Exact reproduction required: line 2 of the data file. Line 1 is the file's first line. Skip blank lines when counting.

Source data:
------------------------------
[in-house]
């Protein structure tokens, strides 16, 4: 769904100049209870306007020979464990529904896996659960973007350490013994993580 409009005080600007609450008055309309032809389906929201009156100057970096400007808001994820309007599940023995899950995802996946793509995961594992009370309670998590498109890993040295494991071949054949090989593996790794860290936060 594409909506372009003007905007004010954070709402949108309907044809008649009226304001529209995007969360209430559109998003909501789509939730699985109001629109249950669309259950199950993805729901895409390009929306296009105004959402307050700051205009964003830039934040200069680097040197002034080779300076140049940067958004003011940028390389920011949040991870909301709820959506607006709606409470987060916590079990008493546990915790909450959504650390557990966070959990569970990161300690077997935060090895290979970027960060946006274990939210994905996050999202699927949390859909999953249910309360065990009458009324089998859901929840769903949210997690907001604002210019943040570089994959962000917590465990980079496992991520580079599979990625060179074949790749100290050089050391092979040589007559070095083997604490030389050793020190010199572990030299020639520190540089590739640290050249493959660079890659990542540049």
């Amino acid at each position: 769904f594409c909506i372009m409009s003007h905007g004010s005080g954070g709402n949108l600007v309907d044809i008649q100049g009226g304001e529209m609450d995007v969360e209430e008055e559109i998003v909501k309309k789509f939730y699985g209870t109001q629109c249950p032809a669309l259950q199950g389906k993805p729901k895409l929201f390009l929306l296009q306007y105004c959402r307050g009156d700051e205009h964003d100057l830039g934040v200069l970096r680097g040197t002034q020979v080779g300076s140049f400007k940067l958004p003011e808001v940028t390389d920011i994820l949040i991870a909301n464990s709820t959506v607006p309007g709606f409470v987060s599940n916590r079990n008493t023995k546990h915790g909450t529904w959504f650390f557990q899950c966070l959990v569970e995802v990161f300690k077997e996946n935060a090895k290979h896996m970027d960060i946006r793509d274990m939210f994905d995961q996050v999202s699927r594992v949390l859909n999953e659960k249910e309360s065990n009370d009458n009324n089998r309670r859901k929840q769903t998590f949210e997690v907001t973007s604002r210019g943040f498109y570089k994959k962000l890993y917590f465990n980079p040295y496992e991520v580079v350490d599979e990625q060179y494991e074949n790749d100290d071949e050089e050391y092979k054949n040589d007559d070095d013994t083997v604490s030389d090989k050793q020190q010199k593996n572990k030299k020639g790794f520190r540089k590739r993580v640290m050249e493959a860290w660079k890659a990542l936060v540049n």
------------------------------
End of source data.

């Protein structure tokens, strides 16, 4: 769904100049209870306007020979464990529904896996659960973007350490013994993580 409009005080600007609450008055309309032809389906929201009156100057970096400007808001994820309007599940023995899950995802996946793509995961594992009370309670998590498109890993040295494991071949054949090989593996790794860290936060 594409909506372009003007905007004010954070709402949108309907044809008649009226304001529209995007969360209430559109998003909501789509939730699985109001629109249950669309259950199950993805729901895409390009929306296009105004959402307050700051205009964003830039934040200069680097040197002034080779300076140049940067958004003011940028390389920011949040991870909301709820959506607006709606409470987060916590079990008493546990915790909450959504650390557990966070959990569970990161300690077997935060090895290979970027960060946006274990939210994905996050999202699927949390859909999953249910309360065990009458009324089998859901929840769903949210997690907001604002210019943040570089994959962000917590465990980079496992991520580079599979990625060179074949790749100290050089050391092979040589007559070095083997604490030389050793020190010199572990030299020639520190540089590739640290050249493959660079890659990542540049």